“We’re starting to run out of ideas for ways to deal with insects that spread diseases, and this is a completely new way to think about insect control,” says senior author Leslie Vosshall, a Howard Hughes Medical Institute investigator and head of the Laboratory of Neurogenetics and Behavior at Rockefeller University. “Insecticides are failing because of resistance, we haven’t come up with a way to make better repellents, and we don’t yet have vaccines that work well enough against most mosquito-borne diseases to be useful.”

The new research used Aedes aegypti mosquitoes, which spread pathogenic viruses including yellow fever, dengue, Zika, and chikungunya. Female Ae. aegypti feed on human blood to nourish their growing eggs. Because a female Ae. aegypti mosquito has several broods over the course of her lifetime, she requires multiple meals. This cycling behavior results in a number of opportunities to pass an infectious virus from one human to another.

But after consuming a meal that doubles her body weight, the female mosquito loses the drive to eat again for at least four days. Vosshall’s lab hypothesized that certain neuropeptide hormones were responsible for a mosquito’s attraction to humans and that feeding turned these pathways off. “We know these pathways are important in hunger in humans. Because they are evolutionarily conserved, we made the decision to use human diet drugs to see if they would suppress the appetite of the mosquitoes,” she explains. “Finding that the pathways work the same way in the mosquitoes gave us the confidence to move ahead with this research.”

Her lab identified a receptor called neuropeptide Y-like receptor 7 (NPYLR7) as the one that signals to the female mosquito whether or not she’s hungry. They then performed high-throughput screening in tissue culture cells of more than 265,000 compounds to determine which ones would activate the NPYLR7 receptor.

Once they identified the best candidates, they tested 24 of them, in the mosquitoes and found that compound 18 worked best. The drug was capable of inhibiting biting and feeding behaviors when the mosquitoes were introduced to the scent of a human or a source of warm blood. “When they’re hungry, these mosquitoes are super motivated. They fly toward the scent of a human the same way that we might approach a chocolate cake,” Vosshall says. “But after they were given the drug, they lost interest.”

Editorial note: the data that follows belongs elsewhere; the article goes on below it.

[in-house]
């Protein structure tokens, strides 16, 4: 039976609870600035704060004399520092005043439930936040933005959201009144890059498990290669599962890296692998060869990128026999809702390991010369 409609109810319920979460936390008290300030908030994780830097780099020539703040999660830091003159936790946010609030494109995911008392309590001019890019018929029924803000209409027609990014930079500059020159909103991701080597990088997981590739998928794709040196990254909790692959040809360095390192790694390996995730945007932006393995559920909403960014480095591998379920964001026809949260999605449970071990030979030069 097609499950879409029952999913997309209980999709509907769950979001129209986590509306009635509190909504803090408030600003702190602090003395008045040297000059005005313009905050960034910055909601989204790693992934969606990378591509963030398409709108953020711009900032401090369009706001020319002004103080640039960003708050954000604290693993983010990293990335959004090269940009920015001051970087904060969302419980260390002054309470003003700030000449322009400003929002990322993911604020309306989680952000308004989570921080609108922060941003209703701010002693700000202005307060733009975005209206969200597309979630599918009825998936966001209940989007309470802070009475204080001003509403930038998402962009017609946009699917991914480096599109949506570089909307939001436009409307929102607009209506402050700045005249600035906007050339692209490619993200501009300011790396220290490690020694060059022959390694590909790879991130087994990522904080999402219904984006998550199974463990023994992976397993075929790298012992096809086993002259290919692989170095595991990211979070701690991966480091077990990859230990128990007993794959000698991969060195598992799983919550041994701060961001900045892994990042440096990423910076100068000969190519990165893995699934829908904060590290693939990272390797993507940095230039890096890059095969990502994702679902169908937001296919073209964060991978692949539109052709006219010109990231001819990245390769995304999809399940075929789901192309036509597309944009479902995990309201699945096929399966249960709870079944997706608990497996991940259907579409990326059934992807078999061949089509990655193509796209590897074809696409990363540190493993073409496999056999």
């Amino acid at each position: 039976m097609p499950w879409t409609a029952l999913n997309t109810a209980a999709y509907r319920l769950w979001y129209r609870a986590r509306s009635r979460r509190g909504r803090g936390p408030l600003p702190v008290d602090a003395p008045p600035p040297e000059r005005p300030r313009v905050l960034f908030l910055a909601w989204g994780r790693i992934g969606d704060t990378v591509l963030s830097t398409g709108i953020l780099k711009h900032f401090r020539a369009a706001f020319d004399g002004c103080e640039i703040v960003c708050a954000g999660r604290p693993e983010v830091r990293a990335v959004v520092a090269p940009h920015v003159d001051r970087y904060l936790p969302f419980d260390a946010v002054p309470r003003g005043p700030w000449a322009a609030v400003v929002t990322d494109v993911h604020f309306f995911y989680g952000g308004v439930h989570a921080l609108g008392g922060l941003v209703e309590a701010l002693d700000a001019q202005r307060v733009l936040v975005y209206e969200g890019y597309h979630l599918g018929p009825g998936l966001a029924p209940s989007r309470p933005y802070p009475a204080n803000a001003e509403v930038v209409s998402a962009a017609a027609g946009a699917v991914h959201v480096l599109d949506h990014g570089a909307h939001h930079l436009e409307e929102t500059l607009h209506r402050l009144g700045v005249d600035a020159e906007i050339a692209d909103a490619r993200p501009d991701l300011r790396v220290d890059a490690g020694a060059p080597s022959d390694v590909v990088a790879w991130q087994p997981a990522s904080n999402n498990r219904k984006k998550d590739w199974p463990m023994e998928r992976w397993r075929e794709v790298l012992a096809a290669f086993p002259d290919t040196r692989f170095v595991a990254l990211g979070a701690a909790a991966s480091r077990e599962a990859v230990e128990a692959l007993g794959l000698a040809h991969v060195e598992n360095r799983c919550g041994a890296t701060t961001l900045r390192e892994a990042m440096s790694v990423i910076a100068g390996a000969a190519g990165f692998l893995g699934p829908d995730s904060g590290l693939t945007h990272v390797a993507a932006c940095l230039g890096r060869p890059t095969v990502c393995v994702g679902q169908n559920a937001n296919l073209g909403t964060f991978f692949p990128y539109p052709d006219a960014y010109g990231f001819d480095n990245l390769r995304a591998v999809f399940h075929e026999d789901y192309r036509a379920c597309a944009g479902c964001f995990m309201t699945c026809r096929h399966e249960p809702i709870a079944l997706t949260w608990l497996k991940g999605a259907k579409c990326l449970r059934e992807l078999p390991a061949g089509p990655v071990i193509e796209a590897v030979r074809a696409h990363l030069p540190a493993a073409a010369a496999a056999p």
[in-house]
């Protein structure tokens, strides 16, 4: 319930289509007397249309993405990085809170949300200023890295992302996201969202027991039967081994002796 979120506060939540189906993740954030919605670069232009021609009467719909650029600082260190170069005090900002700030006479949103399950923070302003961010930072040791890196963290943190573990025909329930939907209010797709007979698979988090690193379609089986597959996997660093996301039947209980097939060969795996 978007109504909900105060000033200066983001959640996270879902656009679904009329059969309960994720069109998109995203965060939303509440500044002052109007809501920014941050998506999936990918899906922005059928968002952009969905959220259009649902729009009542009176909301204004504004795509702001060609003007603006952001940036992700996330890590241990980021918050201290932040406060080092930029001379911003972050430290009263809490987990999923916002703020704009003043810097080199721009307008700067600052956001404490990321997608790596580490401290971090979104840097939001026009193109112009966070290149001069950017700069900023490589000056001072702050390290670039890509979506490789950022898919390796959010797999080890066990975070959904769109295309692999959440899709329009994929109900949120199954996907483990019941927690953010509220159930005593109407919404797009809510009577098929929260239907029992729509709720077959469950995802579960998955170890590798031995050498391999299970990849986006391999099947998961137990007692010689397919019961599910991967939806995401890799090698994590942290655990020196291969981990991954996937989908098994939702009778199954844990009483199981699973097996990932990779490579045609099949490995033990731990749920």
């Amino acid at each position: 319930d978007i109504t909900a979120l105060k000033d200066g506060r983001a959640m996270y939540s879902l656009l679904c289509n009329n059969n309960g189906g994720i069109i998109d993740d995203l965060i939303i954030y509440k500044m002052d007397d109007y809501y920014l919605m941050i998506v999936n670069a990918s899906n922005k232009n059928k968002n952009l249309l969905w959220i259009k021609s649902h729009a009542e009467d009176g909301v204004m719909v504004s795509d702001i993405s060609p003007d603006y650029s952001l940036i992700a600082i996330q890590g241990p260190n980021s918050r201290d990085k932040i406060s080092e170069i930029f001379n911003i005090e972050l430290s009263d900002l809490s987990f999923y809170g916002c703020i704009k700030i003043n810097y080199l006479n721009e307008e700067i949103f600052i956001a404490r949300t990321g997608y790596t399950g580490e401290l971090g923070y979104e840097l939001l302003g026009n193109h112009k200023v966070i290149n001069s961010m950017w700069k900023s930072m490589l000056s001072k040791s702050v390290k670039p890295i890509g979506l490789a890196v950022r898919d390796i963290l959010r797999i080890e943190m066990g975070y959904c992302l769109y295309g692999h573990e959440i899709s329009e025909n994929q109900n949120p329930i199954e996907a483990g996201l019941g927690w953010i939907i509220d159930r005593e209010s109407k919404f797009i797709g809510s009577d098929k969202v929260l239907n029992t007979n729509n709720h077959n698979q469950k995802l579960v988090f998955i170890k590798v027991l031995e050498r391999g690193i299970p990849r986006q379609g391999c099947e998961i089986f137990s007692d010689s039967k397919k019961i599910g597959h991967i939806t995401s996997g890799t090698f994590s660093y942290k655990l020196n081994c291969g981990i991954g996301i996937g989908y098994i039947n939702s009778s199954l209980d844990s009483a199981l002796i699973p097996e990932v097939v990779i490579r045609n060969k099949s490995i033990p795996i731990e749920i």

More work must be done before a compound can be developed for mosquito control. Researchers need to further understand the basic biology of the receptor and how it might best be exploited. In addition, future studies would need to focus on how to best get the drugs to the mosquitoes. One idea is a feeder that would attract the females to come and drink the drug rather than drinking blood.

Vosshall notes that if the techniques prove effective, they are likely to work with other kinds of mosquitoes, such as those that spread malaria, as well as other arthropods that feed on human blood, including the ticks that spread Lyme disease.

“Another benefit to this approach is that the effects of the drug are not permanent,” she concludes. “It reduces the appetite for a few days, which will also naturally reduce reproduction, but it doesn’t attempt to eradicate mosquitoes, an approach that could have many other unintended consequences.”


This research was supported an Advanced Grant from the Robertson Therapeutic Development Fund, the National Institutes of Health, a Rockefeller University Women & Science Fellowship, an APS Postdoctoral Fellowship in Biological Science from the American Philosophical Society, and the Howard Hughes Medical Institute.

Cell, Duvall et al: “Novel small molecule agonists of an Aedes aegypti neuropeptide Y receptor block mosquito biting behavior.” https://www.cell.com/cell/fulltext/S0092-8674(18)31587-3